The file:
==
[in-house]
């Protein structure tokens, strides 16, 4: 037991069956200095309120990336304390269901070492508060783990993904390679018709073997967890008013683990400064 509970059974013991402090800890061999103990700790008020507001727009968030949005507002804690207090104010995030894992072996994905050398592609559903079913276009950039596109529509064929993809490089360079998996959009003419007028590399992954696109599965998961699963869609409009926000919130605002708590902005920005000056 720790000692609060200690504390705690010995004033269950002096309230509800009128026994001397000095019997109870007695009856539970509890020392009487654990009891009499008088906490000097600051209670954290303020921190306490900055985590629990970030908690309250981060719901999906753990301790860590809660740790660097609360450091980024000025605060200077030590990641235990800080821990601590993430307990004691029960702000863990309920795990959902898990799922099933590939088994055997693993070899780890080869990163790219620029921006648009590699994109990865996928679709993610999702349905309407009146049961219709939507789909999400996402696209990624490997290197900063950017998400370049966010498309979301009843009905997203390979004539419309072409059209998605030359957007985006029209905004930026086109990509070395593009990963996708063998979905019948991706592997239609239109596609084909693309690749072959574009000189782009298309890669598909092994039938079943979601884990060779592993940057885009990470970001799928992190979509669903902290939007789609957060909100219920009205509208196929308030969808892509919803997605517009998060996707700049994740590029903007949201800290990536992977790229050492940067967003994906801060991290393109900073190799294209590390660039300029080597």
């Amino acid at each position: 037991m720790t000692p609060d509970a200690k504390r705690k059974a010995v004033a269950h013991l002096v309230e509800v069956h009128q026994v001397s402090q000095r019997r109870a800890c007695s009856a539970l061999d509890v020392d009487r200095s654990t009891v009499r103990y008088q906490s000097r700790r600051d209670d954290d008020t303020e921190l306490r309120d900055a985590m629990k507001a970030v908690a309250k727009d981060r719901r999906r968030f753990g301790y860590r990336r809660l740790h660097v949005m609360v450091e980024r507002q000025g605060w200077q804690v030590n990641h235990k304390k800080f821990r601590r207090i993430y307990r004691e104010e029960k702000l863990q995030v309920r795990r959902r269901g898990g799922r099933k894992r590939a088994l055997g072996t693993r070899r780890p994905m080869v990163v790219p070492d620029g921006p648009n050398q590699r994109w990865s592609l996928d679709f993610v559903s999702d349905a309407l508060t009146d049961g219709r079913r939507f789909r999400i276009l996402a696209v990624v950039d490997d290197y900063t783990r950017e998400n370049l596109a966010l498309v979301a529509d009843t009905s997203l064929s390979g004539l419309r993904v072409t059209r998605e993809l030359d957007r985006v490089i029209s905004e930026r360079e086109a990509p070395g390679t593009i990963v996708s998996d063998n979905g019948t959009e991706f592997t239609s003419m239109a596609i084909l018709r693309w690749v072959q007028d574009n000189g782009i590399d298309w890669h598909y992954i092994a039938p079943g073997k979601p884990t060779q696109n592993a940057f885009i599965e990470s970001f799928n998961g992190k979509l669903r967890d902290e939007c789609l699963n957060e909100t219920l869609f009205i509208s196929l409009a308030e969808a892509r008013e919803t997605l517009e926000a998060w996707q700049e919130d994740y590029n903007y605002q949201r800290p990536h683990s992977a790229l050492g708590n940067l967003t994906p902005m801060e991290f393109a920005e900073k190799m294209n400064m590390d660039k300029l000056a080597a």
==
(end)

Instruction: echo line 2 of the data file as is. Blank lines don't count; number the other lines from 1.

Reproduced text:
């Protein structure tokens, strides 16, 4: 037991069956200095309120990336304390269901070492508060783990993904390679018709073997967890008013683990400064 509970059974013991402090800890061999103990700790008020507001727009968030949005507002804690207090104010995030894992072996994905050398592609559903079913276009950039596109529509064929993809490089360079998996959009003419007028590399992954696109599965998961699963869609409009926000919130605002708590902005920005000056 720790000692609060200690504390705690010995004033269950002096309230509800009128026994001397000095019997109870007695009856539970509890020392009487654990009891009499008088906490000097600051209670954290303020921190306490900055985590629990970030908690309250981060719901999906753990301790860590809660740790660097609360450091980024000025605060200077030590990641235990800080821990601590993430307990004691029960702000863990309920795990959902898990799922099933590939088994055997693993070899780890080869990163790219620029921006648009590699994109990865996928679709993610999702349905309407009146049961219709939507789909999400996402696209990624490997290197900063950017998400370049966010498309979301009843009905997203390979004539419309072409059209998605030359957007985006029209905004930026086109990509070395593009990963996708063998979905019948991706592997239609239109596609084909693309690749072959574009000189782009298309890669598909092994039938079943979601884990060779592993940057885009990470970001799928992190979509669903902290939007789609957060909100219920009205509208196929308030969808892509919803997605517009998060996707700049994740590029903007949201800290990536992977790229050492940067967003994906801060991290393109900073190799294209590390660039300029080597």